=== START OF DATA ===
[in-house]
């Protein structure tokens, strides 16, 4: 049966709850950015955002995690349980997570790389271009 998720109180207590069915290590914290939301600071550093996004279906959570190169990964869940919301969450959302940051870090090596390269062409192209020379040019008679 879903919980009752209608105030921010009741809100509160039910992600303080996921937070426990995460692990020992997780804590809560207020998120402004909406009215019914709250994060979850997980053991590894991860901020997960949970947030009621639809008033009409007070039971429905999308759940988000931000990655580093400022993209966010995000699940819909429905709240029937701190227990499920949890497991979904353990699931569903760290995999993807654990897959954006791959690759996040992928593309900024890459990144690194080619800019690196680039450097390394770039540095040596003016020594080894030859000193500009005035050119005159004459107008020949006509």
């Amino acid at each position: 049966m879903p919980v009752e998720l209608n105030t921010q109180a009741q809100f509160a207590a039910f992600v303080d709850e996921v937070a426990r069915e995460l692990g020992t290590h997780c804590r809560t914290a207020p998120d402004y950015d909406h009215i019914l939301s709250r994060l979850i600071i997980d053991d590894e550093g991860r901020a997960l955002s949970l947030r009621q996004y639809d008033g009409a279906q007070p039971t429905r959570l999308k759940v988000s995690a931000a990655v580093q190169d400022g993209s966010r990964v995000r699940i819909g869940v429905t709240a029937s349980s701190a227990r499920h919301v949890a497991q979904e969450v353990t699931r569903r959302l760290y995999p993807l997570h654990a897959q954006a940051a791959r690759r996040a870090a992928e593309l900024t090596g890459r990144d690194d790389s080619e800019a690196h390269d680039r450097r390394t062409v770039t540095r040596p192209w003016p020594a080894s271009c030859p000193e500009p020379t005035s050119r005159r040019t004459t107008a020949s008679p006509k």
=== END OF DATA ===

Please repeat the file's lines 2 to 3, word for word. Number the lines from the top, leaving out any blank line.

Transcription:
């Protein structure tokens, strides 16, 4: 049966709850950015955002995690349980997570790389271009 998720109180207590069915290590914290939301600071550093996004279906959570190169990964869940919301969450959302940051870090090596390269062409192209020379040019008679 879903919980009752209608105030921010009741809100509160039910992600303080996921937070426990995460692990020992997780804590809560207020998120402004909406009215019914709250994060979850997980053991590894991860901020997960949970947030009621639809008033009409007070039971429905999308759940988000931000990655580093400022993209966010995000699940819909429905709240029937701190227990499920949890497991979904353990699931569903760290995999993807654990897959954006791959690759996040992928593309900024890459990144690194080619800019690196680039450097390394770039540095040596003016020594080894030859000193500009005035050119005159004459107008020949006509």
């Amino acid at each position: 049966m879903p919980v009752e998720l209608n105030t921010q109180a009741q809100f509160a207590a039910f992600v303080d709850e996921v937070a426990r069915e995460l692990g020992t290590h997780c804590r809560t914290a207020p998120d402004y950015d909406h009215i019914l939301s709250r994060l979850i600071i997980d053991d590894e550093g991860r901020a997960l955002s949970l947030r009621q996004y639809d008033g009409a279906q007070p039971t429905r959570l999308k759940v988000s995690a931000a990655v580093q190169d400022g993209s966010r990964v995000r699940i819909g869940v429905t709240a029937s349980s701190a227990r499920h919301v949890a497991q979904e969450v353990t699931r569903r959302l760290y995999p993807l997570h654990a897959q954006a940051a791959r690759r996040a870090a992928e593309l900024t090596g890459r990144d690194d790389s080619e800019a690196h390269d680039r450097r390394t062409v770039t540095r040596p192209w003016p020594a080894s271009c030859p000193e500009p020379t005035s050119r005159r040019t004459t107008a020949s008679p006509k």